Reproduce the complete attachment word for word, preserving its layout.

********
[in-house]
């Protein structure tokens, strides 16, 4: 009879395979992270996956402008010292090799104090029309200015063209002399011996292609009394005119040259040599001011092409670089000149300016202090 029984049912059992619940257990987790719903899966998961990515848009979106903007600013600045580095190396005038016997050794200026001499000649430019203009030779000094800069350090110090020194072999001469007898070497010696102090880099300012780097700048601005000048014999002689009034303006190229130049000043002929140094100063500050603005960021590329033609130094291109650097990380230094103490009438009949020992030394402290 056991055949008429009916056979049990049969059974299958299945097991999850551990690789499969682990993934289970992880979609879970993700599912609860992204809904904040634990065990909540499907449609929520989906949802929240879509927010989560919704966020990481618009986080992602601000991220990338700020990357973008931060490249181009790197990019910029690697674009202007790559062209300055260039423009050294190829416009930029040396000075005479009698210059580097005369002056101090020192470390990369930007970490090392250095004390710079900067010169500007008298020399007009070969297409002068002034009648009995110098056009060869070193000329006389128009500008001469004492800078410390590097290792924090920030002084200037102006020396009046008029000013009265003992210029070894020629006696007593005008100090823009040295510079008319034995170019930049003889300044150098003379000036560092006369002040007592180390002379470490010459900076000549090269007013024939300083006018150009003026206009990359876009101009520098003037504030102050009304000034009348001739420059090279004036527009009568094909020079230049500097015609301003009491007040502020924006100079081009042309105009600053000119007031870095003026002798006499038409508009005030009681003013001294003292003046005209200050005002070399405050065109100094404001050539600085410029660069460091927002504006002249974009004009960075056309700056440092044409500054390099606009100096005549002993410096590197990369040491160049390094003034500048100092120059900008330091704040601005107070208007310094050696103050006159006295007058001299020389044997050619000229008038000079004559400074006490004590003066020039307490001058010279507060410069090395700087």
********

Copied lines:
[in-house]
């Protein structure tokens, strides 16, 4: 009879395979992270996956402008010292090799104090029309200015063209002399011996292609009394005119040259040599001011092409670089000149300016202090 029984049912059992619940257990987790719903899966998961990515848009979106903007600013600045580095190396005038016997050794200026001499000649430019203009030779000094800069350090110090020194072999001469007898070497010696102090880099300012780097700048601005000048014999002689009034303006190229130049000043002929140094100063500050603005960021590329033609130094291109650097990380230094103490009438009949020992030394402290 056991055949008429009916056979049990049969059974299958299945097991999850551990690789499969682990993934289970992880979609879970993700599912609860992204809904904040634990065990909540499907449609929520989906949802929240879509927010989560919704966020990481618009986080992602601000991220990338700020990357973008931060490249181009790197990019910029690697674009202007790559062209300055260039423009050294190829416009930029040396000075005479009698210059580097005369002056101090020192470390990369930007970490090392250095004390710079900067010169500007008298020399007009070969297409002068002034009648009995110098056009060869070193000329006389128009500008001469004492800078410390590097290792924090920030002084200037102006020396009046008029000013009265003992210029070894020629006696007593005008100090823009040295510079008319034995170019930049003889300044150098003379000036560092006369002040007592180390002379470490010459900076000549090269007013024939300083006018150009003026206009990359876009101009520098003037504030102050009304000034009348001739420059090279004036527009009568094909020079230049500097015609301003009491007040502020924006100079081009042309105009600053000119007031870095003026002798006499038409508009005030009681003013001294003292003046005209200050005002070399405050065109100094404001050539600085410029660069460091927002504006002249974009004009960075056309700056440092044409500054390099606009100096005549002993410096590197990369040491160049390094003034500048100092120059900008330091704040601005107070208007310094050696103050006159006295007058001299020389044997050619000229008038000079004559400074006490004590003066020039307490001058010279507060410069090395700087």